Out now, the new album draws from the 'Great American Songbook' and is infused with contemporary influences from artists like Roy Orbison, Dusty Springfield and Burt Bacharach.
About Spencer Day
Spencer Day has enjoyed a musical career remarkable even for someone twice his age. He has appeared on national television four times and performed at some of the finest venues in the United States. His velvet baritone and original compositions have earned him acclaim from coast to coast. His voice inspires comparisons to Harry Connick Jr., and his compositions to those of Cole Porter, Paul Simon and Rufus Wainwright. Critics call Spencer Day the male counterpart to Norah Jones; yet, Spencers musical style is all his own, fusing jazz, contemporary, and folk/country genres.
Largely self-taught, Days work reveals the influences of composers from Gershwin to Lennon and McCartney. In his music, one can hear the vulnerability of Chet Baker or Jeff Buckley and the phrasing and swing of Ella Fitzgerald. I want to create a passionate fusion of all the musical styles that have inspired me, Day says. As I grow as an artist, I hope to continue paying homage to the great artists who have shaped my style and sensibilities. I want to create music that is smooth and sophisticated, but teeming with raw emotion and fire under the surface. It is in life's contradictions where the most beautiful things are created.
A self-proclaimed perfectionist and workaholic, Day has been devoting himself to his career, and his hard work is paying off. In 2008, he will be a featured performer at the Tanglewood Jazz Festival and the Singapore Sun Festival. He is a perennial favorite in the Bay Area, headlining at Yoshi's, the Rrazz Room, the Great American Music Hall, and the Herbst Theatre.
In New York City, Spencer received rave reviews in Time Out and Backstage magazines and performed to wildly enthusiastic audiences at the Town Hall, Joes Pub, the Jazz Standard, and the Canal Room. He has headlined at the Kennedy Center in Washington, D.C., The Sheldon Concert Hall in St Louis, and the Dakota in Minneapolis.
Days creativity also includes musical theater. In 2005, he collaborated with Rafe Chase on a full-length musical (Someday, Love) that was performed at San Franciscos New Conservatory Theater. Spencer not only starred in the show, he also wrote the score.
When he isnt performing, he is composing. A prolific and insightful songwriter, Spencer has produced more than 50 tunes and recorded two well-received albums, Introducing Spencer Day (2004) and Movie of Your Life (2005). The song, Movie of Your Life, won San Francisco Academy of Art Universitys 2005 competition for best original song. The resulting music video, produced by the schools faculty and students, was selected by Dolby Laboratories as a demonstration video for the global launch of the Dolby 7.1 system and licensed to Buick for showcasing surround sound systems in its cars.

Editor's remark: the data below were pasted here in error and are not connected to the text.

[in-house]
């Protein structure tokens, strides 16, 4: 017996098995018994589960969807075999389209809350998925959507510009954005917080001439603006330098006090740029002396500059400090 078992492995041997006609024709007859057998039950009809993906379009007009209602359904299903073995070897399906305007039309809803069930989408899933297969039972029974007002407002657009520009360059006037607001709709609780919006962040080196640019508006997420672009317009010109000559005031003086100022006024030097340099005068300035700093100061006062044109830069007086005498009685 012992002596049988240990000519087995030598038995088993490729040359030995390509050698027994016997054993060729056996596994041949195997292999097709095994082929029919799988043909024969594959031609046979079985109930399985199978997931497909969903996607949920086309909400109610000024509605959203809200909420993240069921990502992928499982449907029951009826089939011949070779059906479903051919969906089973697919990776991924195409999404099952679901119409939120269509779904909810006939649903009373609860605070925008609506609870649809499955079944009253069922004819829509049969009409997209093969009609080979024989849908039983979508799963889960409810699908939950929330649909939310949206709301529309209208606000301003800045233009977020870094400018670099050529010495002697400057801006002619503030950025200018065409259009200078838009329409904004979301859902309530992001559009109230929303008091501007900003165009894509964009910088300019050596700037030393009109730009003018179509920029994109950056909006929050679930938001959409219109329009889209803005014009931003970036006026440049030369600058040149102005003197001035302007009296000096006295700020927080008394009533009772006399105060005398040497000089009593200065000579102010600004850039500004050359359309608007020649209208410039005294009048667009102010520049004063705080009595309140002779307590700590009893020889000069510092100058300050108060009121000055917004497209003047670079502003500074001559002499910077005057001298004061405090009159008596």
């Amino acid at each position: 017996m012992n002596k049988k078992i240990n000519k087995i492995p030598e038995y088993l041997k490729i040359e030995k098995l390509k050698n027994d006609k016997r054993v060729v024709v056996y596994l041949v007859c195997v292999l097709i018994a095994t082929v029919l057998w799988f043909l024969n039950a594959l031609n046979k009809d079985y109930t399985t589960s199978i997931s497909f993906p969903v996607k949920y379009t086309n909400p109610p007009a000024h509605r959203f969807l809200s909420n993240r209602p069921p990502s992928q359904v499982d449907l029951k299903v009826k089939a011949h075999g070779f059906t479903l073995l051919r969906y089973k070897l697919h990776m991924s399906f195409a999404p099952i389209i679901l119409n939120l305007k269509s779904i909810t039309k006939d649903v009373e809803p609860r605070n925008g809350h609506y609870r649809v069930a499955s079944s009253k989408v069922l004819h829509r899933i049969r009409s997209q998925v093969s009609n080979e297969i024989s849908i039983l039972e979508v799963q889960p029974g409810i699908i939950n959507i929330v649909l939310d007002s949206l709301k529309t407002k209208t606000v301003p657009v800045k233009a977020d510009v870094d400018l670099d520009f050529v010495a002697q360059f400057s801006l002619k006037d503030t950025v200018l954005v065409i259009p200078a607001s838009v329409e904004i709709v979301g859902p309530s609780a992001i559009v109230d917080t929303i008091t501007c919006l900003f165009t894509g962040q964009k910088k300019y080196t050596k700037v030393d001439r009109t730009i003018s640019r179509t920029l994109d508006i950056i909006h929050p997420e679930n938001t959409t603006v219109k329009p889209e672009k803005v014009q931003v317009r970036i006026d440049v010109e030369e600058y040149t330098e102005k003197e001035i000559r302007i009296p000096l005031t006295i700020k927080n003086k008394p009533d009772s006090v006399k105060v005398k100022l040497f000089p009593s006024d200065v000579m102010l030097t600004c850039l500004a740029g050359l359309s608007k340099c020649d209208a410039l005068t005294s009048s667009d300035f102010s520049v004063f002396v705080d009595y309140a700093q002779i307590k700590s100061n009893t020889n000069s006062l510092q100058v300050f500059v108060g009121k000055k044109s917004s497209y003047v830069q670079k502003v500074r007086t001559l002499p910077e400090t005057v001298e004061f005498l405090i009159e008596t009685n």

These days, Spencer is finishing up the tracks of his newest album Vagabond, which will be released in the spring of 2009. Spencer has been working with his longtime guitarist/cellist Yair Evnine, Grammy-nominated master drummer Scott Amendola (Charlie Hunter), and renowned bassist Jon Evans (Tori Amos). Vagabond will again spotlight Days unique style of American contemporary music, a blend of jazz, blues, soul and folk with a touch of humor and pathos. His music expressed through his rich baritone voice is setting the tone for a new American Songbook relevant to todays audiences.
In October, Spencer released Vagabond's first single, A Better Way", to highlight the elections. He decided to make it available - for free - on his website because its message is especially important in these turbulent times. In this song, Spencer pleads for compassion and understanding as people make important decisions about the future direction of our country. The message is gentle, important and universal. When asked about the election process and A Better Way", Spencer comments, I feel very passionately about the future of our country. The politics of fear and distrust is eroding our sense of a shared future and a common good. In the current climate it is more critical than ever for us to rise above the fray and to approach the voting booth with a deeper understanding of our candidates and their policies. I believe our future as Americans depends upon the health of the entire planet and a realization that we are truly all in this together.
Ultimately, what matters most is the music. As Spencer himself puts it, Whatever I do, whatever I sing, my primary goal is to keep it pure and honest.